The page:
However, the custom of decorating a Christmas tree did not really take off until the time of Queen Victoria and Prince Albert. They were a very popular royal couple and in 1846 the Illustrated London News showed a picture of the Royal Family standing around their Christmas Tree. This started the fashion for having a decorated fir tree during the festive season in the British Isles and the custom soon spread to America.
Many of the decorations would be hand made by the younger members of the family, and it became the custom to place an Angel on the very top branch. The evergreen branches would be illuminated by candles, which were put into wooden hoops for safety. Many of the glass baubles would have been manufactured in the small German town of Lauscha, which had been famous for glass-blowing since 1597.
In 1847 Hans Greiner started creating a unique type of bauble. They were created by a hand-blown process combined with moulds, and the inside of the ornaments were made to look silvery by using mercury or lead and later a mixture of silver nitrate and sugar water. They started to export the glass balls to the US in the 1880’s, after F W Woolworth discovered them on a trip to Germany. There are still about twenty small glass blowing firms in Lauscha and they have a famous Christmas-Ball Market every year on the first and second Sunday in Advent. The first glass Christmas tree balls to be manufactured in the United States were by William DeMuth in 1870 in New York.
How To Choose a Christmas Tree
Into the 20th Century
In 1844, Hans Christian Andersen published a fairy tale called ‘The Fir-Tree’ which was about a little fir tree who really wanted to grow up and be a much bigger one, and this book contains a good description of a Danish Christmas tree in the 19th century. The little fir tree was cut down to be a Christmas tree and is decorated with candles, toys, sweets, coloured apples and a golden star on the top. This was its moment of glory as the children of the house took the sweets and toys and listened to stories. After the festivities the poor thing was dumped in the attics and in the spring was taken outside to be chopped and burned.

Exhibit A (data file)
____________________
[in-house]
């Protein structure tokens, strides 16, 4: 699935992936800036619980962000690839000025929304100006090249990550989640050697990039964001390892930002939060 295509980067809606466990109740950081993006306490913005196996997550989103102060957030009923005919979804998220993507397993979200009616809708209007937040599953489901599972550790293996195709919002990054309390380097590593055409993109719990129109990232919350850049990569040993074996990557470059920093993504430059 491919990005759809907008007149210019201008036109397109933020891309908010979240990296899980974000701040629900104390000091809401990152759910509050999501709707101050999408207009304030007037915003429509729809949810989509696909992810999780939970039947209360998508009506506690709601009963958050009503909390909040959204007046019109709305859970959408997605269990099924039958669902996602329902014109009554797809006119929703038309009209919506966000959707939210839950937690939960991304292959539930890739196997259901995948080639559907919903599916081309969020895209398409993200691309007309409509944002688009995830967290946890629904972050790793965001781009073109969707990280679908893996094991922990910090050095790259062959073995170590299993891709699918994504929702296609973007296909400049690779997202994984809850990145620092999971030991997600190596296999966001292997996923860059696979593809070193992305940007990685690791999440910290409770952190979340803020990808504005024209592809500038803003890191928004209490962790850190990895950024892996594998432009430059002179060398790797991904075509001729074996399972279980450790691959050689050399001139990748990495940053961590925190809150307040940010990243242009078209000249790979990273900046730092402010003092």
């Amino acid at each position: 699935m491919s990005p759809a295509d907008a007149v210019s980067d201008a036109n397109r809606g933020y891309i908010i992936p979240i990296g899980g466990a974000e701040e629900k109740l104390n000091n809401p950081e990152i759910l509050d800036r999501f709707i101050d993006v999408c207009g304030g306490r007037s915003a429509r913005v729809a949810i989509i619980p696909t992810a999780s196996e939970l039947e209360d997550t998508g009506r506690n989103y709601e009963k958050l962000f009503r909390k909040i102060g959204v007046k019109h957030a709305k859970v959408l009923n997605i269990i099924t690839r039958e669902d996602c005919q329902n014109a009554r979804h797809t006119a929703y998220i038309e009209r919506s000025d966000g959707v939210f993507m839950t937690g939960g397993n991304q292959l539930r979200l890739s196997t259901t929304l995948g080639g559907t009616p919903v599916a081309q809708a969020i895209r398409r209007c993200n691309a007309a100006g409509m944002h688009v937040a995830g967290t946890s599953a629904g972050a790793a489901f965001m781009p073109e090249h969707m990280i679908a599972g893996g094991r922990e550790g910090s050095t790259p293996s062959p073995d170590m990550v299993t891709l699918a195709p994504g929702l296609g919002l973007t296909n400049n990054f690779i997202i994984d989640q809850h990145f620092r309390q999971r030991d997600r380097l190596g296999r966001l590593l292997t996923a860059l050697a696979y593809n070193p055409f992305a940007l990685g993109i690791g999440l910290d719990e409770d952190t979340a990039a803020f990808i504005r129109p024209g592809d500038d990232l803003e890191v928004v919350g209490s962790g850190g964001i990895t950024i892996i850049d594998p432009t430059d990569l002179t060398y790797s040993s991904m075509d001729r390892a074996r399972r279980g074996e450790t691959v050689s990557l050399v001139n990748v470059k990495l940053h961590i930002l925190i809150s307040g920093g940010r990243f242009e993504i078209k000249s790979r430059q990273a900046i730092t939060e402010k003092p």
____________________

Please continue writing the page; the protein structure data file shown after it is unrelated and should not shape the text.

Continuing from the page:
As the 19th century progressed the Christmas trees in Victorian England got bigger and gaudier. They were over-decorated with as many ornaments, sweets and candles as the branches could hold, with lavish armfuls of tinsel draped over the branches. With the dawn of the 20th century, themed Christmas trees became popular and they would be decorated in a certain colour scheme or themed to a particular country like Egypt.
Artificial ones were invented in Germany in the 1880s and became more popular as the 20th century wore on. In modern homes these are often viewed as a better choice as there are no pine needles to hoover up and there are no hassles about disposal or re-planting it. Candles were also gradually replaced by electric lights, partly for convenience but mainly due to the fire hazards of having so many open flames. But many families still cling to the traditional fir tree as they do not want to forego the wonderful smell of pine that pervades the house, the deep green of the needles and the copious springy branches for hanging decorations.